Jewish Babylonia between Persia and Roman Palestine

Jewish Babylonia between Persia and Roman Palestine

3.66 (3 ratings by Goodreads)
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The Babylonian Talmud is the most important text of Rabbinic Judaism. Produced between the third and sixth centuries from both Babylonian and Palestinian sources, it records debates among the Rabbis over matters of law and custom, and forms the backbone of much of Jewish practice even today. In this book, Richard Kalmin probes the fault lines between Palestinian and Babylonian sources, and demonstrates how the differences between them reflect the divergent social attitudes of these two societies. At the time of composition of the Talmud, Palestine was a Roman province and was therefore more attuned to western cultural norms. Babylonia, by contrast, was oriented much more strongly toward the east and drew more on the cultural influence of Persian society. Babylonian Rabbis were also much more insular than their more cosmopolitan Palestinian counterparts, and for this reason the early Babylonian materials are much more coherent. By contrast, later Babylonian materials have much more in common with Palestinian portions of the text. Kalmin convincingly demonstrates that this shift can be traced to the opening of Babylonian society in the fourth century.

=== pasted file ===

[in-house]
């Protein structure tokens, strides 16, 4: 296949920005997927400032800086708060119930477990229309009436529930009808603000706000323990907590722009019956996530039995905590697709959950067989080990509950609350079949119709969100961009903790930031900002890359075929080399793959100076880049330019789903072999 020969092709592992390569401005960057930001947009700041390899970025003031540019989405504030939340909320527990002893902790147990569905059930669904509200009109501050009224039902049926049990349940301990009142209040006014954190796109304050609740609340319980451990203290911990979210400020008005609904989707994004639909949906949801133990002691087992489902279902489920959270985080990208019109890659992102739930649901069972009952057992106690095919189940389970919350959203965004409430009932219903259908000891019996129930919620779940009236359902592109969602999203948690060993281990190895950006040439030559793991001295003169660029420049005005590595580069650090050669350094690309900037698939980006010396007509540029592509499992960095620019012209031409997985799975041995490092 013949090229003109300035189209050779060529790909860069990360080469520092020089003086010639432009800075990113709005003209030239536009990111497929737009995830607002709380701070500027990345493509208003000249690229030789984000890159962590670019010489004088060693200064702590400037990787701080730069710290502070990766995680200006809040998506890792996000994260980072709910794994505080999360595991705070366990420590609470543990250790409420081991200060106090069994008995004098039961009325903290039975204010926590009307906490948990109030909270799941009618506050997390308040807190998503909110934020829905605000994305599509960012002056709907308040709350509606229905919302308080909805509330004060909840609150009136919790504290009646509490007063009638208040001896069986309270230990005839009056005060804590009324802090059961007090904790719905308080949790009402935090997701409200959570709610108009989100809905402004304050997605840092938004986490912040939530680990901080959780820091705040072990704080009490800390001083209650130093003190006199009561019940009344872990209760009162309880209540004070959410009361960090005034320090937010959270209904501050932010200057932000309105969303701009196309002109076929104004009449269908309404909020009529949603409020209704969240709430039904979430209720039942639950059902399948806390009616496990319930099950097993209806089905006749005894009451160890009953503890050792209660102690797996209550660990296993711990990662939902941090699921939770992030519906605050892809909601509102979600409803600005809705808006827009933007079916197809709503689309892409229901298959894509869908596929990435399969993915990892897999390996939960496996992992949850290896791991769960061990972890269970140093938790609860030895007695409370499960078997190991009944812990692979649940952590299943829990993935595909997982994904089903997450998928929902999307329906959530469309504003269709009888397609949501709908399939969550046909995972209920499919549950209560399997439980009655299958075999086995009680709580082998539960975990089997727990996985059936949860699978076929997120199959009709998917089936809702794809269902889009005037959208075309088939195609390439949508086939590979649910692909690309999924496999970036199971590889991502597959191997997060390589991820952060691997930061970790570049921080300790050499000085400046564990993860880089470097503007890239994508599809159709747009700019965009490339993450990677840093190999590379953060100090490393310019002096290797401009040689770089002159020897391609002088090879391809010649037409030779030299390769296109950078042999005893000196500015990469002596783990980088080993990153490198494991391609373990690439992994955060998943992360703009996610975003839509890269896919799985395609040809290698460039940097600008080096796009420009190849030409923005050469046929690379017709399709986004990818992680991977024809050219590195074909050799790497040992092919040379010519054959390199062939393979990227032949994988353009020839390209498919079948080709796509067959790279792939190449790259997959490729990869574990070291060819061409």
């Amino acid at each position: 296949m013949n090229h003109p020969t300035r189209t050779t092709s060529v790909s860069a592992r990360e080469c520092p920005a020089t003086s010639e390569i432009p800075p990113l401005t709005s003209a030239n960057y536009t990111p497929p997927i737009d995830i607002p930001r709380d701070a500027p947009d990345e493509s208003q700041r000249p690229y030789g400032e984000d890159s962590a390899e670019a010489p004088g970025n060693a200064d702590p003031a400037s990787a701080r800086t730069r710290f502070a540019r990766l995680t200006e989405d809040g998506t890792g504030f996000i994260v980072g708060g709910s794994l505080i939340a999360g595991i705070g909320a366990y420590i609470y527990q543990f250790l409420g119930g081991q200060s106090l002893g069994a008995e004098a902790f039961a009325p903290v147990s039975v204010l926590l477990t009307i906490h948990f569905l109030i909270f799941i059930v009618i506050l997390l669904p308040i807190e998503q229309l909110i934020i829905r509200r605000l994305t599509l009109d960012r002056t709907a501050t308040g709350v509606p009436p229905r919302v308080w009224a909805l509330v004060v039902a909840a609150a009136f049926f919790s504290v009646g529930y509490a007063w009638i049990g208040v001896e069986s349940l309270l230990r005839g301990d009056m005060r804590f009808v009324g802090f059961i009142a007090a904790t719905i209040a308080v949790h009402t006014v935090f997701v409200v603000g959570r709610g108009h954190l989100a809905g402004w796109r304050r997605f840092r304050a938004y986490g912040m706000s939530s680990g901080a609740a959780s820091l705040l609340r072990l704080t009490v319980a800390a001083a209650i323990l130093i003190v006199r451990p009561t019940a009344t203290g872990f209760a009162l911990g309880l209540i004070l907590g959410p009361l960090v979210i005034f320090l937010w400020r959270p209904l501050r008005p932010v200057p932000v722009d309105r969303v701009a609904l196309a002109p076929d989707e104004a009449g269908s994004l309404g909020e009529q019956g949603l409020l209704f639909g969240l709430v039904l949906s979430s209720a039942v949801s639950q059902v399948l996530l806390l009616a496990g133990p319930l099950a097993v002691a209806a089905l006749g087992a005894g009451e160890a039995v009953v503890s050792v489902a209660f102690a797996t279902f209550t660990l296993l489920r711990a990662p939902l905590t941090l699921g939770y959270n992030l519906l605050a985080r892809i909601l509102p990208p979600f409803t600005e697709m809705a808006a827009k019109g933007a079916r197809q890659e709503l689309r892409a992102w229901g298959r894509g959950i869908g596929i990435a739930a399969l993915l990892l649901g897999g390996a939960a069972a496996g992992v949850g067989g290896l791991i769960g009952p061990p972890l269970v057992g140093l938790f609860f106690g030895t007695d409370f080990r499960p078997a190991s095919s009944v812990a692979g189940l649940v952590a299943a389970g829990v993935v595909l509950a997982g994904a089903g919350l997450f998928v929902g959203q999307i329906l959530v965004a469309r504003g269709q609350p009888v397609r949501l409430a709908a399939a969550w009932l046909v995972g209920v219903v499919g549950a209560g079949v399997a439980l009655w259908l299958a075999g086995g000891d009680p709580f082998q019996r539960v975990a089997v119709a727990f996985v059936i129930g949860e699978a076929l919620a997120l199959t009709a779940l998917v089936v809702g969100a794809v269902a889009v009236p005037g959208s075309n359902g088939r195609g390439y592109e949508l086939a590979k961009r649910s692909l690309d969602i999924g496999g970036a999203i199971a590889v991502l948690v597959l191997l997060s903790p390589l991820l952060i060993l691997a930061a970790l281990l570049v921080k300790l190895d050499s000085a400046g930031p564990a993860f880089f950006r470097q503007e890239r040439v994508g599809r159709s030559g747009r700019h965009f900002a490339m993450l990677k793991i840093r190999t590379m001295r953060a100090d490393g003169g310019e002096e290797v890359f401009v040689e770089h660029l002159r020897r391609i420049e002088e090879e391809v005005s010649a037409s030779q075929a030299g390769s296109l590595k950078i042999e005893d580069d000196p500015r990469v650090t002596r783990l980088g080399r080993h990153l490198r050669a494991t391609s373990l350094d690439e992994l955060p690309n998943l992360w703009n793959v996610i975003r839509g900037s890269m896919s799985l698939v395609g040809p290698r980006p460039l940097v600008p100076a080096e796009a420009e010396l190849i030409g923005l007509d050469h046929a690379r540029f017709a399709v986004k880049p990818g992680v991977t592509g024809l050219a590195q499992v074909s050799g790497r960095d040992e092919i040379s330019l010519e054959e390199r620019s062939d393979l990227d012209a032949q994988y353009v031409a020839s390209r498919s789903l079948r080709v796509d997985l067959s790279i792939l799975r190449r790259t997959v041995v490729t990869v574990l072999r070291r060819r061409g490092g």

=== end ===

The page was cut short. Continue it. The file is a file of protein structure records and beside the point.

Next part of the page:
This was precipitated by the conversion of neighboring Armenia to Christianity, which brought Roman influence to bear on Persian society. Kalmin's work sheds important new light on the origins of Rabbinic Judaisms most important text and should be of interest to scholars of early Judaism and the Hebrew Bible.
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Product details

  • Hardback | 300 pages
  • 157.5 x 236.2 x 25.4mm | 567g
  • Oxford, United Kingdom
  • English
  • 0195306198
  • 9780195306194

Review quote

The book nicely employs the comparative lens not only on rabbanic materials, but also on second temple materials such as 2 Maccabees, Megillat Ta'anit, and the writings of Josephus. Perhaps most significantly, the book demonstrates the possibility of solid Talmudic historiography. * Barry Scott Wimpfheimer, Journal of the American Academy of Religion * Kalmin's care with his sources is inspiring, as is his passion to share specialised methods with his reader. * Susan Marks, New College of Florida * it is difficult not to be impressed by the range and perception of what is set out here...It is itself a compliment that so wide a range of concerns arises from this study. * Richard Coggins, Journal of Theological Studies * Kalmin presents a multi-faceted picture of the culture of the Babylonian rabbinate with some intriguing conclusions...his work is exemplary in its careful argumentation * Helen Spurling Journal of Jewish Studies *
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About Richard Kalmin

Dr. Richard Kalmin is Theodore R. Racoosin Professor of Talmud and Rabbinics at Jewish Theological Seminary.
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